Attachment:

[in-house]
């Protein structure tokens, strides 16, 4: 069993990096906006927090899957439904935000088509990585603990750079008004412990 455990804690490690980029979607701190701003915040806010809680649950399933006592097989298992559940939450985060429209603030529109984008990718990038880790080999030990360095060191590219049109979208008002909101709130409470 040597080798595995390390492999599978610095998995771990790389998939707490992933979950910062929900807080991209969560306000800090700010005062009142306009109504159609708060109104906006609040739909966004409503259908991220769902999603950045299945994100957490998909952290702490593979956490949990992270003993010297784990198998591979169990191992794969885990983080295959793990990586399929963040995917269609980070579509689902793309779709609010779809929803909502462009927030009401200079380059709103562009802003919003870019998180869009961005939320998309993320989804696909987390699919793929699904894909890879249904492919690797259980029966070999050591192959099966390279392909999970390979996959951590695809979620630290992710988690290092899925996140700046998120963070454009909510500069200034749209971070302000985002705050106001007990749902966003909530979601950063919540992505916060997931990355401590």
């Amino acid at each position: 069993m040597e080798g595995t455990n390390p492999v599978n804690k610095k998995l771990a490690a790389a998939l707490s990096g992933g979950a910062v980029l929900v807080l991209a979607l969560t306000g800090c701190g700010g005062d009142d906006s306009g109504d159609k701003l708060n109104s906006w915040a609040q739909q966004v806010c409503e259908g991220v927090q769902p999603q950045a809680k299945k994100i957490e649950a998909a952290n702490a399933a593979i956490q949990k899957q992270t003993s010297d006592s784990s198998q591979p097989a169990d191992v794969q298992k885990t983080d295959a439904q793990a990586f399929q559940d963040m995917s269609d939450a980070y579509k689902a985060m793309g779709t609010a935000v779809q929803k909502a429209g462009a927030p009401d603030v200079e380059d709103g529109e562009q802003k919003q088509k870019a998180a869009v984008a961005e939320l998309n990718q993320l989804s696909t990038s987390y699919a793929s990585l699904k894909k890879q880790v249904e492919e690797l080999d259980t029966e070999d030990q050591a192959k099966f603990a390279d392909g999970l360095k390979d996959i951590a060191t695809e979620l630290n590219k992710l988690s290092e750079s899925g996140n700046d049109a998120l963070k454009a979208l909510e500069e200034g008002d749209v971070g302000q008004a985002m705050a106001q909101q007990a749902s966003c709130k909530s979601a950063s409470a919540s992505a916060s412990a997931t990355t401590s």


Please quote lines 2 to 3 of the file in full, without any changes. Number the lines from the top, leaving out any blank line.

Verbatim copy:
């Protein structure tokens, strides 16, 4: 069993990096906006927090899957439904935000088509990585603990750079008004412990 455990804690490690980029979607701190701003915040806010809680649950399933006592097989298992559940939450985060429209603030529109984008990718990038880790080999030990360095060191590219049109979208008002909101709130409470 040597080798595995390390492999599978610095998995771990790389998939707490992933979950910062929900807080991209969560306000800090700010005062009142306009109504159609708060109104906006609040739909966004409503259908991220769902999603950045299945994100957490998909952290702490593979956490949990992270003993010297784990198998591979169990191992794969885990983080295959793990990586399929963040995917269609980070579509689902793309779709609010779809929803909502462009927030009401200079380059709103562009802003919003870019998180869009961005939320998309993320989804696909987390699919793929699904894909890879249904492919690797259980029966070999050591192959099966390279392909999970390979996959951590695809979620630290992710988690290092899925996140700046998120963070454009909510500069200034749209971070302000985002705050106001007990749902966003909530979601950063919540992505916060997931990355401590």
């Amino acid at each position: 069993m040597e080798g595995t455990n390390p492999v599978n804690k610095k998995l771990a490690a790389a998939l707490s990096g992933g979950a910062v980029l929900v807080l991209a979607l969560t306000g800090c701190g700010g005062d009142d906006s306009g109504d159609k701003l708060n109104s906006w915040a609040q739909q966004v806010c409503e259908g991220v927090q769902p999603q950045a809680k299945k994100i957490e649950a998909a952290n702490a399933a593979i956490q949990k899957q992270t003993s010297d006592s784990s198998q591979p097989a169990d191992v794969q298992k885990t983080d295959a439904q793990a990586f399929q559940d963040m995917s269609d939450a980070y579509k689902a985060m793309g779709t609010a935000v779809q929803k909502a429209g462009a927030p009401d603030v200079e380059d709103g529109e562009q802003k919003q088509k870019a998180a869009v984008a961005e939320l998309n990718q993320l989804s696909t990038s987390y699919a793929s990585l699904k894909k890879q880790v249904e492919e690797l080999d259980t029966e070999d030990q050591a192959k099966f603990a390279d392909g999970l360095k390979d996959i951590a060191t695809e979620l630290n590219k992710l988690s290092e750079s899925g996140n700046d049109a998120l963070k454009a979208l909510e500069e200034g008002d749209v971070g302000q008004a985002m705050a106001q909101q007990a749902s966003c709130k909530s979601a950063s409470a919540s992505a916060s412990a997931t990355t401590s």